I think it may be that the play can be read on several levels. First of all, Becquaert leaves it somewhat ambiguous whether this judgment is really happening or whether it's a dream Robespierre is having when he's lying wounded on the table of the CSP. In the latter case, the reproaches of the figures from Antiquity might be meant to represent those that Robespierre might make to himself: especially given that many of them are rather unfair and we often judge ourselves more harshly than we deserve. Another version of that would be to say that they represent what he thinks (on a subconscious level, at least) those Greeks and Romans would think about him.

In the former case, Becquaert could be saying one of several things. The first is perhaps that the men of Antiquity were just human too, and thus they have their own prejudices and imperfections--maybe subtly implying by this that the Revolutionaries who used them as examples may have thought too highly of them. (Because whether they say Robespierre is guilty or not guilty, they all seem to measure him against themselves. For example, Agis judges him not guilty because he says he knows what it's like to be a reformer and have to deal with people who don't want whatever the present way of doing things is to be changed, whereas Socrates judges him guilty because according to him he did not do enough to educate the people--that is, he didn't go out among them, as Socrates is said to have done, and ask them uncomfortable and thought-provoking questions.)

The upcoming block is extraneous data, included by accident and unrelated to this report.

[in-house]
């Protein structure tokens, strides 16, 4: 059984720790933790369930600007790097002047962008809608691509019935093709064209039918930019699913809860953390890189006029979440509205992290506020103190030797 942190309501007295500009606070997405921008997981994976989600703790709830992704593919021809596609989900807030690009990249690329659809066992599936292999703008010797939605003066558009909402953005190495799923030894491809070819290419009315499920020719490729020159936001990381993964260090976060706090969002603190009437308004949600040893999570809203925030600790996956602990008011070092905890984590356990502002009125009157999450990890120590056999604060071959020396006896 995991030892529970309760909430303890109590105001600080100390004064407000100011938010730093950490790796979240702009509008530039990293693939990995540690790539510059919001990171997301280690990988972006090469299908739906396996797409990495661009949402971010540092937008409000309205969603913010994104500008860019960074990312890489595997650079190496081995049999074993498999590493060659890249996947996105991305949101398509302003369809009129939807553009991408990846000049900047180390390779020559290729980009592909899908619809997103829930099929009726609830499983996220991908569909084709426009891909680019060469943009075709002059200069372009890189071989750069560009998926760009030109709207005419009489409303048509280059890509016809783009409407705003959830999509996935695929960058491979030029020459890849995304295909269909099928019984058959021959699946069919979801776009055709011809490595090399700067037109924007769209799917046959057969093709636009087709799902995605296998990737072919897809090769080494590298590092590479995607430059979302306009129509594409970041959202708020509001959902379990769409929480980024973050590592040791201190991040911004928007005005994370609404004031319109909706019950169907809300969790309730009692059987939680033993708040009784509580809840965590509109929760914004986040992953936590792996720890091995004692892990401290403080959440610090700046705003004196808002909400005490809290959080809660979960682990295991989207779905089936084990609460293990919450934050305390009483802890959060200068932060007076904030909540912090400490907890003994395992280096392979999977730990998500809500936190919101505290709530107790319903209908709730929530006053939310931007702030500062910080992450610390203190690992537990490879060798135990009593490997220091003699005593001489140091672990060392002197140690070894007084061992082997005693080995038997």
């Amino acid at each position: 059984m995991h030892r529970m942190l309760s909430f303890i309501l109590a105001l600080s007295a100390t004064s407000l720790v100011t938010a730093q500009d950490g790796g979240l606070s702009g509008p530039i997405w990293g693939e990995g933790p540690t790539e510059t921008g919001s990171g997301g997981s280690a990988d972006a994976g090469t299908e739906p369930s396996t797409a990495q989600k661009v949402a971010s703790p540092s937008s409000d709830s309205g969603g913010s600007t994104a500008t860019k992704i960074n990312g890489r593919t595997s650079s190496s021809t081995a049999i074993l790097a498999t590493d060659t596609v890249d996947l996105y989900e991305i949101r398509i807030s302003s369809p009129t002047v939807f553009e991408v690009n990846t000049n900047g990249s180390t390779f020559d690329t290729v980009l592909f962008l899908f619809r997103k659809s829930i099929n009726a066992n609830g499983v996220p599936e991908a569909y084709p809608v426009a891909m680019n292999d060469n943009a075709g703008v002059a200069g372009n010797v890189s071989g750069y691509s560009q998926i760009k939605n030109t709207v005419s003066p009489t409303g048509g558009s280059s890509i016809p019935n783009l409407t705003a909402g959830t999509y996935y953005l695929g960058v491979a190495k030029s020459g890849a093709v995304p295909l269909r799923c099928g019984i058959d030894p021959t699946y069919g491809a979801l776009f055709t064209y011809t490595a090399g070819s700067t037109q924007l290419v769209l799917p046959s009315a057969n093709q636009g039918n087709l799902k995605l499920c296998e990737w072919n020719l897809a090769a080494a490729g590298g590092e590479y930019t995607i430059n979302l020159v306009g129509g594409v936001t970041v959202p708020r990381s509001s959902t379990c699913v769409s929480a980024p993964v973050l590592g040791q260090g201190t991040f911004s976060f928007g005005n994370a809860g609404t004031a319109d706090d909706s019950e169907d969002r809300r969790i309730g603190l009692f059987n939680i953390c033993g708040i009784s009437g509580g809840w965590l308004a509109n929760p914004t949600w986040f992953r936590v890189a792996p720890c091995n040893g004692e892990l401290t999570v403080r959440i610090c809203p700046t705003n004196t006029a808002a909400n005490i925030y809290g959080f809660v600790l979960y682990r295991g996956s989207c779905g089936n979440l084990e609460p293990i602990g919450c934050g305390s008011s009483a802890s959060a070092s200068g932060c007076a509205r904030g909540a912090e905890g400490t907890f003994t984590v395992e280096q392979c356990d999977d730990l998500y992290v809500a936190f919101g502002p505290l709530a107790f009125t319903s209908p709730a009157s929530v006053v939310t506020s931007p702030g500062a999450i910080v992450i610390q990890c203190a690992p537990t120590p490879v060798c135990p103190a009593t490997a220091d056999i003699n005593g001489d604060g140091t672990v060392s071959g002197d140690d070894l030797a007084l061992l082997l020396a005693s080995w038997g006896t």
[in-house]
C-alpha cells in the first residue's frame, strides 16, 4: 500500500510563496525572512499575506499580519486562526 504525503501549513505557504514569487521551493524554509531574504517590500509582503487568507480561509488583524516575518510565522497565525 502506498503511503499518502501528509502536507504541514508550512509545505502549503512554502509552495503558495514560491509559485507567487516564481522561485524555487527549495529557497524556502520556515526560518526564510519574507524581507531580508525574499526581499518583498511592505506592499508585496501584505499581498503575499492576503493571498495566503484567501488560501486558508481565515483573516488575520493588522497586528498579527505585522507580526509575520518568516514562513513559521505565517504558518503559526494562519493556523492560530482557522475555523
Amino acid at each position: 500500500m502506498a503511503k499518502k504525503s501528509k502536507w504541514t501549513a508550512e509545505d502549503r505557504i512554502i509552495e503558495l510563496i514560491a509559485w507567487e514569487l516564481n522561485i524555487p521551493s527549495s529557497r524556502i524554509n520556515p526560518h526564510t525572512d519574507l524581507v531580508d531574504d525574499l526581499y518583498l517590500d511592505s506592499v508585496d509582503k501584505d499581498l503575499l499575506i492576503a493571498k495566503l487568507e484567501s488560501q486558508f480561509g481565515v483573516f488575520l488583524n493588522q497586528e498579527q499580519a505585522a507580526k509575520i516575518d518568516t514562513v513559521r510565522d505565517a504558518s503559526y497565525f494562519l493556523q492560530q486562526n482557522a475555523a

She could also be commenting more generally on how it's impossible for a person to rightly judge another person, and whether that other person happens to be Robespierre or not is irrelevant. Or it's possible she's condemning the idea that 18th century people and events can be judged by Greek or Roman standards. From which I would assume a more general critique of trying to judge the 18th century by any standards but its own. And then there's the point of view of literary value: no one, as sad as this is, would think it plausible if they all, or even a majority of them, acquitted him. And it would remove most of the drama. Besides, Becquaert does seem to imply--and rather strongly, at that--that it is Robespierre's destiny to be misunderstood. And certainly, it's happened enough historically that it would feel like too much of an easy way out if his "judges" had acquitted him...